In light of the June 12th terrorist attack in Florida, where it appears law enforcement agencies had some information regarding the killer’s support for IS, it is important to be aware of the Canadian preventive measures that could have been used if the subject was in Canada.
To state that tensions between Russia and NATO have risen markedly in the last several years does little to improve understanding and insight of political realities.
The NATO Strategic Communications Centre of Excellence has just published a major study of strategic communications during the Afghanistan campaign that has some important lessons for both military and private sector communicators and planners.
Richard Fadden, who announced his retirement last week after nearly 40 years of public service, told CBC Radio's As It Happens that while ISIS does not pose an "existential" threat to Canada, it is accomplishing its prime objective of breeding terror.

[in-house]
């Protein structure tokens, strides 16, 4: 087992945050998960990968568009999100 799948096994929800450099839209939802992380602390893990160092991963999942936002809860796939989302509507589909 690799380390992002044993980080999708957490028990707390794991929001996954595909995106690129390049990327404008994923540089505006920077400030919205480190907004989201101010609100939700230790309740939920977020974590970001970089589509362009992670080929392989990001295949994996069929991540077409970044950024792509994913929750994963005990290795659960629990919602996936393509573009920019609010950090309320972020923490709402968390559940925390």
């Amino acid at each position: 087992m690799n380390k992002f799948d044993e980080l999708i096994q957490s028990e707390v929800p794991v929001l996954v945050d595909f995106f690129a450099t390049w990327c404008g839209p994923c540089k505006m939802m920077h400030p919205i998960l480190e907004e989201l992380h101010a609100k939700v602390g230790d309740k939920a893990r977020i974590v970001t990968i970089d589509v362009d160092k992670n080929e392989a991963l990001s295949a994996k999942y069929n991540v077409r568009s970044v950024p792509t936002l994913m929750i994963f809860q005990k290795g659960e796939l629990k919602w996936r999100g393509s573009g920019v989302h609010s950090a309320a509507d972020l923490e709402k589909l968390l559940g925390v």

Debate over access to encrypted cell phone messages raises fundamental security and privacy issues. Why is this not a bigger issue in Canada? For one thing, it’s a political loser.
Reviewing the annually published Public Accounts, illuminates number of areas where a re-allocation of funds could revitalize public funding to be beneficial and relevant to more Canadians.
The RCMP update on its internal review following the 2014 shooting of five officers in Moncton is largely silent on preventive policy issues. More can be done.
The U.S. National Cybersecurity Protection System (NCPS), managed by the Department of Homeland Security, is only partly successful in detecting and preventing intrusions at federal agencies, according to the Government Accountability Office (GAO).
The realities of power are sinking in on both the Prime Minister and the new Cabinet Ministers who, upon appointment, were provided with quite precise…and public…mandate letters.
Tomorrow, the defence ministers from six nations will meet in Paris to discuss an acceleration and intensification of the coalition's efforts against the Islamic State. Canada will not be present. What does this absence mean?
Bad things happen when political correctness and bureaucratic risk aversion are prioritized over public safety.
Events like Securetech demonstrate just how varied the safety and security community is, and the broad range of subjects that need to be covered to help this group be more effective.